If your child is heading off to college this fall, there’s a lot to do to prepare for the big move and get her ready to tackle the personal finance challenges she’ll soon face. Take the time to teach your freshman the tools she needs to start college on the right financial foot. Here are 5 tips to impart:
Cover Unexpected Costs
Tuition and housing are expenses you and your new college student should know in advance, but there are a variety of other college costs to consider. Books and supplies can run a couple thousand dollars. Some student organizations and clubs cost money to join. There are travel expenses to think about, as well as the costs for a meal-plan, eating out and entertainment on and around campus. Make sure your child is aware of these potential costs and help her explore ways to keep them low, such as:
- Utilizing Student Discounts – Many local businesses and services near your new freshman’s college campus will offer student discounts that can help her save during the first year. You can also find many online retailers that offer discounts, including Apple, Amazon and Microsoft.
- Finding Part-Time Work – Your new college students may scoff at taking a job in college. But a quick explanation about how much money she could earn might change her mind quickly. For example, working a job for just 10 hours per week at $10/hour, over 9 months of school, would earn her $4,000 per year. In four years that’s $16,000 in gross income.
Create a Budget
A budget is an essential component to managing finances, so definitely spend some time with your child and help her map out any college income and expenses. For income, include money you’ll provide, income from a job, and any student loans, grants and other types of financial aid money that will be available. For expenses jot down rent, utilities, groceries, entertainment, dining, books and miscellaneous items. Teach your college freshman how to categorize these expenses so she has a good understanding of what her money is being spent on, and what can be afforded given her income. Organizing finances on a budgeting apps are helpful tools for showing your child how to handle money. And she can keep using the app while she’s away.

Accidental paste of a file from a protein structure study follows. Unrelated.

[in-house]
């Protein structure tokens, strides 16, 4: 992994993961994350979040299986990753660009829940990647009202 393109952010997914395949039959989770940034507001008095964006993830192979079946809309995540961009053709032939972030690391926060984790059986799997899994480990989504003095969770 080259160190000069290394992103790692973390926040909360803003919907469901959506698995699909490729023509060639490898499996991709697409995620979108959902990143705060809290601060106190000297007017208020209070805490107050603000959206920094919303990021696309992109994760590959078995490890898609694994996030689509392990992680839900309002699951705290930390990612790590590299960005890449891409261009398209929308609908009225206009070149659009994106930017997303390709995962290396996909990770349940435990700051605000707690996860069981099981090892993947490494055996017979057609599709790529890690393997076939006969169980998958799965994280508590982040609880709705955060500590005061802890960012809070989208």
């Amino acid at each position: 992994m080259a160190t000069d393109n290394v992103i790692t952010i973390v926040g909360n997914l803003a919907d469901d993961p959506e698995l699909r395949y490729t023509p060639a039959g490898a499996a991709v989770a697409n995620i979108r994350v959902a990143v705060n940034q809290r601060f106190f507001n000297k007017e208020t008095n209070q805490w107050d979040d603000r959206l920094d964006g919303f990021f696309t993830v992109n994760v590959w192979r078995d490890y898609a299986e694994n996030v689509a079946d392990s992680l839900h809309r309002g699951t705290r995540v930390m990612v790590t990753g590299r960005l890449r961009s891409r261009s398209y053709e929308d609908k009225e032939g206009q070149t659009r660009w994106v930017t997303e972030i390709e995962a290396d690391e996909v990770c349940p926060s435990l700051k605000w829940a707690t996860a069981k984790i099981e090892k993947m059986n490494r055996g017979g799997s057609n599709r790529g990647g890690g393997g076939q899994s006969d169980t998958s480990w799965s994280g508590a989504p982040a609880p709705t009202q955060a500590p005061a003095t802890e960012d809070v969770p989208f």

As an experienced budgeter and parent, it’s also a good idea to impart some smart money choices based on your child’s preferences and habits. If your kid loves going to concerts and other big social events, mention how she can have those experiences at college for less, like attending free outdoor concerts, watching a free film night at the school union, and going to city-sponsored and student run events, instead of buying tickets for Lady Gaga.
Chances are your child will overspend now and again thanks to her newfound freedom. Your freshman has been used to living off the money you’ve provided for 18 years, after all. But by offering some lessons and establishing some ground rules, she may think a little harder about where her money goes and why it’s important to stay on budget.
Apply for Scholarships and Grants
Encourage your child to apply for grants and scholarships. Make sure she fills out the Free Application for Federal Student Aid (FAFSA) each year she’s in school. The federal government will use the information on the form to determine whether or not she needs financial aid. Certain sites allow your child to be matched with thousands of scholarship opportunities. The more applications your freshman submits, the better the chance she has to get one. You should also emphasize that getting good grades in college may lead to academic scholarships from the school she attends. Some schools offer grants to students in certain majors, too.
Minimize Student Debt
If your child needs to take out student loans, make sure to talk to her about how to spend the amount borrowed. The money received isn’t free and should be for school items ONLY – tuition, housing, books and food plans. It should not be used to fund a party lifestyle on campus. Teaching kids to use their student loans for books instead of kegs will help curb temptation and prevent her from paying interest on purchases that aren’t necessary. Although student loans aren’t really due until after graduation, let your child know she can start paying them down while in school. Taking a part-time job is a great way to reduce debt and minimize long-term interest payments.
A new college student will likely be immersed in studies and social activities at school, but it’s a good idea to remind your kid to keep an eye on her personal and financial information, and take precautions to prevent fraud. If someone steals your child’s credit card or other sensitive information, it can create months of financial problems. To help prevent this, have her sign up for a free credit monitoring service to keep track of the information on her credit reports. If something looks off, it should be reported immediately. Your student should also get in the habit of checking her online banking accounts regularly to look for any unauthorized transactions. The sooner she takes action after seeing one, the less she may be responsible for, especially on a checking account. Finally, remind your child not to give out information easily. Your student must be careful when sharing sensitive information like a credit card number or Social Security number to pay for things online or setting up an account. Tell her to always use secure sites and never to make purchases on public wifi.